Cooperation can appear to be altruism, but it is based on a knowledge that this individual will return the favor in the future.
Altruistic behavior in animals may be a result of kin selection, a theory maintaining that: A) aggression between sexes increases the survival and reproduction of the fittest individuals.B) companionship is advantageous to animals because in the future they can recognize those companions that helped them in the past and can request help from them once again.C) genes are more likely to persist within a population when they cause behaviors that assist other animals who share those genes.D) companionship is advantageous to animals because in the future they can recognize those companions that helped them in the past and can provide help to those individuals.E) aggression within sexes increases the survival and reproduction of the fittest individuals.
Choosier sex is generally female Exceptions exist and help us understand why one sex is choosier than another.
With high reliability of paternity, you can see males investing more than females in the production and care of offspring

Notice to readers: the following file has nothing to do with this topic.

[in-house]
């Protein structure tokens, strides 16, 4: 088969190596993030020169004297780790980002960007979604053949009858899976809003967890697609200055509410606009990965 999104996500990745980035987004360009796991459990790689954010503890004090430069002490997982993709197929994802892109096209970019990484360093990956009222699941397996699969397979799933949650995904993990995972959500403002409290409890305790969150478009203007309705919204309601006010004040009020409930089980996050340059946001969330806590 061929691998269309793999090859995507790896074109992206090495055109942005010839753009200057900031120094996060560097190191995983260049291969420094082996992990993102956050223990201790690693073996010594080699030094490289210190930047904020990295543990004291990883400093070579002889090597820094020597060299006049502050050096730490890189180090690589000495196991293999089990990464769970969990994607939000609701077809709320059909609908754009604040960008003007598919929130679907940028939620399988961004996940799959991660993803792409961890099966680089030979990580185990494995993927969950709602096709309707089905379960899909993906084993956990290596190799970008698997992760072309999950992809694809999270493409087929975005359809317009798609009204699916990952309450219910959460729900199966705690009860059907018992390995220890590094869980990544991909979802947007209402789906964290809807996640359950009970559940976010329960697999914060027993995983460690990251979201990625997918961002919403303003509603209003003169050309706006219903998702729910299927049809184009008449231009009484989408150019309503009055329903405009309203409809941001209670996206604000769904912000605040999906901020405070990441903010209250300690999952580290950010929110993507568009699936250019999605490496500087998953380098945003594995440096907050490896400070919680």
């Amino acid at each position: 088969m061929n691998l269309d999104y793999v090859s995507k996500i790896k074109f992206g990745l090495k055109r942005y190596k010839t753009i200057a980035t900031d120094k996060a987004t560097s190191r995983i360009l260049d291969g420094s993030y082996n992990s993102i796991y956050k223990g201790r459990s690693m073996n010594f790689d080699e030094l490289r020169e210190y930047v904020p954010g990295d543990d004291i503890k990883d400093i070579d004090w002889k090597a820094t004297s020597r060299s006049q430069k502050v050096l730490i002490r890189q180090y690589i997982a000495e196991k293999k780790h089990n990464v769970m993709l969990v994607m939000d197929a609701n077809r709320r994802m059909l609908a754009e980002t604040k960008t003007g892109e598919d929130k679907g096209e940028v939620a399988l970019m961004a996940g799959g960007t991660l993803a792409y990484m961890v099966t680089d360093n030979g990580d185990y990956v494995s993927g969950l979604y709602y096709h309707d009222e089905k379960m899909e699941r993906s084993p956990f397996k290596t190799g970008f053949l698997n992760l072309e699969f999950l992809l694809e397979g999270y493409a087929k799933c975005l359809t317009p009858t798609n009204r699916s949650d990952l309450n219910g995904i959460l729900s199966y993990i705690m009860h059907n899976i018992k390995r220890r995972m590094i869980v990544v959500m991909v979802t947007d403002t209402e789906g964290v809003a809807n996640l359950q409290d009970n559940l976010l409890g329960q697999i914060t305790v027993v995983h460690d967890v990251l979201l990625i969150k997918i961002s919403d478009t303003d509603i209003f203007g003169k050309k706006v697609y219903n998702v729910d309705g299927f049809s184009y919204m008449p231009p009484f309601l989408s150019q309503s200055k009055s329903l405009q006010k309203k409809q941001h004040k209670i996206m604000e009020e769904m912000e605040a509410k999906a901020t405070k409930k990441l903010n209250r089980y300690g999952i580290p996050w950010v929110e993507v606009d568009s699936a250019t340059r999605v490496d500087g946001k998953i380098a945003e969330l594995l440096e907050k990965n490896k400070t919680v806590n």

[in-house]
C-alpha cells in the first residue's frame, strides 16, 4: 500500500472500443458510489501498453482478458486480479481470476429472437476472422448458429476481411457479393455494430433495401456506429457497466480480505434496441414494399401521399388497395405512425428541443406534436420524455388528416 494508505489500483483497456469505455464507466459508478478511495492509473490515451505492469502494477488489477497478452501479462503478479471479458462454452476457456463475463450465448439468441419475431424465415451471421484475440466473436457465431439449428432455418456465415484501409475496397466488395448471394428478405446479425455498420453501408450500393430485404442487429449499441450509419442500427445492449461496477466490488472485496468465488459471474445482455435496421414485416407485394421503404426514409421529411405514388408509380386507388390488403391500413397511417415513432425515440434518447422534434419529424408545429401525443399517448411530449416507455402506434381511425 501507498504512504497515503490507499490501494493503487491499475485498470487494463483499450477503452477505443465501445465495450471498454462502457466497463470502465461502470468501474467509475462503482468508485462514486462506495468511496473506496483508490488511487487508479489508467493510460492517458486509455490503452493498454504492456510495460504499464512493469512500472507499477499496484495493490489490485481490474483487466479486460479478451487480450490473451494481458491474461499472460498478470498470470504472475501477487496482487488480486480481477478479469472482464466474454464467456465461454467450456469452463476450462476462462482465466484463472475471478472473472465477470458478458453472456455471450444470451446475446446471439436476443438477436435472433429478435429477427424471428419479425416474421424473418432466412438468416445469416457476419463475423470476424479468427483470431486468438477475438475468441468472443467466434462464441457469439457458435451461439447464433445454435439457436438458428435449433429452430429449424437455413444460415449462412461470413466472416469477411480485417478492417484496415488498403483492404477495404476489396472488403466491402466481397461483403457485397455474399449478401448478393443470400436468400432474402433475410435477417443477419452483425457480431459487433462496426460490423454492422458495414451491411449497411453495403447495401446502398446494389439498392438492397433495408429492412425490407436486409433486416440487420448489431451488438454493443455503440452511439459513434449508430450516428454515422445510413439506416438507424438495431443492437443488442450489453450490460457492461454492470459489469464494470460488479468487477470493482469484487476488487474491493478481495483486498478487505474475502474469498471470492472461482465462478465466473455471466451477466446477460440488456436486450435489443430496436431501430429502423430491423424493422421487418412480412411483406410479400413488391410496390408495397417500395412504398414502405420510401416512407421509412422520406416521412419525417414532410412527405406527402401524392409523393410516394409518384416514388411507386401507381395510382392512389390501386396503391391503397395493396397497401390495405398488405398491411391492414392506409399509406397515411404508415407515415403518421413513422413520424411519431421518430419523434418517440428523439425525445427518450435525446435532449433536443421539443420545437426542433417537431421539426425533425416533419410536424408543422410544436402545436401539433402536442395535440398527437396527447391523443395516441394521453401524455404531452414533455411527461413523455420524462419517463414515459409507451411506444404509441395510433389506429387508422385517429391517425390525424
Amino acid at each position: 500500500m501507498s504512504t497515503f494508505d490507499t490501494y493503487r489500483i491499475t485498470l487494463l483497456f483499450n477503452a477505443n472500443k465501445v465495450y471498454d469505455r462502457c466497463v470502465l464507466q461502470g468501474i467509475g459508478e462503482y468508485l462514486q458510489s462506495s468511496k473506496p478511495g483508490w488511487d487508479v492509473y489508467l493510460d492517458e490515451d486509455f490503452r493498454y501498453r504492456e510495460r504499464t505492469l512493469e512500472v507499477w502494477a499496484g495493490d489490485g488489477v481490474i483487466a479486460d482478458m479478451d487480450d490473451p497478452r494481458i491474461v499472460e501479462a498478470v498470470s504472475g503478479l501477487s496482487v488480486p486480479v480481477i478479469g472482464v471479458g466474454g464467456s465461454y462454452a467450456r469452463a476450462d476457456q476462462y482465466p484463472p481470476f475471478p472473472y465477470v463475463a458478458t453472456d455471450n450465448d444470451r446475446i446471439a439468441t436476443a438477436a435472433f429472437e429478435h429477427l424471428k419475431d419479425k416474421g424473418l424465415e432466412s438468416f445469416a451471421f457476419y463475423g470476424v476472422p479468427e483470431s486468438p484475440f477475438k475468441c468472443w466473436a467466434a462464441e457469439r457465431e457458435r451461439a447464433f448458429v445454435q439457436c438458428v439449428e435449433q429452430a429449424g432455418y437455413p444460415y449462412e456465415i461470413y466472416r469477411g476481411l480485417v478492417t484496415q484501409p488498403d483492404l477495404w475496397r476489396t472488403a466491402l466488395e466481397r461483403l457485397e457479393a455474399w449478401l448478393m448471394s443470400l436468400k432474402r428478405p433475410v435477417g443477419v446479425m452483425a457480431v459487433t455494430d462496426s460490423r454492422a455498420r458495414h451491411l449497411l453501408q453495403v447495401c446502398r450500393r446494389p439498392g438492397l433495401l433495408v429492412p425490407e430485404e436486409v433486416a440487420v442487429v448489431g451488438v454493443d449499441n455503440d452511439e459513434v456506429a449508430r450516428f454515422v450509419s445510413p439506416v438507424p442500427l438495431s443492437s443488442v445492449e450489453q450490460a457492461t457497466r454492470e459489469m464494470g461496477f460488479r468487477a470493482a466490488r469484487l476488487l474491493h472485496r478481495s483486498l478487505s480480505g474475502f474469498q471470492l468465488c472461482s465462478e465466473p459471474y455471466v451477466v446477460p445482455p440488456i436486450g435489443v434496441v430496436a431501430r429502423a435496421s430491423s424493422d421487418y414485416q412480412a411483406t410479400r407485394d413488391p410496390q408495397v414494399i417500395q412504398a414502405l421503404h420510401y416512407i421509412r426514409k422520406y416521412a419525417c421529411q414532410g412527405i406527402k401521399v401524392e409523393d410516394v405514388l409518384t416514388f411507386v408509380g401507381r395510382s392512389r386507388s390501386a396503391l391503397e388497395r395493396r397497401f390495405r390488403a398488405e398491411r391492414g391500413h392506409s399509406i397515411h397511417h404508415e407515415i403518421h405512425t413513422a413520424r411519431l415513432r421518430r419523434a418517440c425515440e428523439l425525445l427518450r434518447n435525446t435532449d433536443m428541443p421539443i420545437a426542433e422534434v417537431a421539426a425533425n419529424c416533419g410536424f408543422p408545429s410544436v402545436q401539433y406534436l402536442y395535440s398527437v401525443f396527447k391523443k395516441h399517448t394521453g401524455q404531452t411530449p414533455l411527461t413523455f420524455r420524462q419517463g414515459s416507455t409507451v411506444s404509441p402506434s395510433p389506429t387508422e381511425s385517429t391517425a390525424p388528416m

In general, which of the following is the best way to distinguish males from females? A) Males are more brightly colored.B) Males produce motile gametes.C) Males are larger.D) Males are more aggressive.E) All of the above are correct.
An optimal strategy for an animal in procuring food would involve all of the following EXCEPT: A) securing essential nutrients.B) minimizing energy expended.C) maximizing energy gained.D) minimizing the risk of predation during foraging and feeding.E) maximizing the size of each prey item.
The sex with the greater energetic investment in reproduction will be ___________________ when it comes to mating. A) less discriminatingB) more competitiveC) more exhaustiveD) more discriminatingE) less interested
Evolution has favored efficient behavior such that an animal minimizes cost and maximizes the benefits. Sometimes what has driven the evolution is not just energy, even when considering foraging.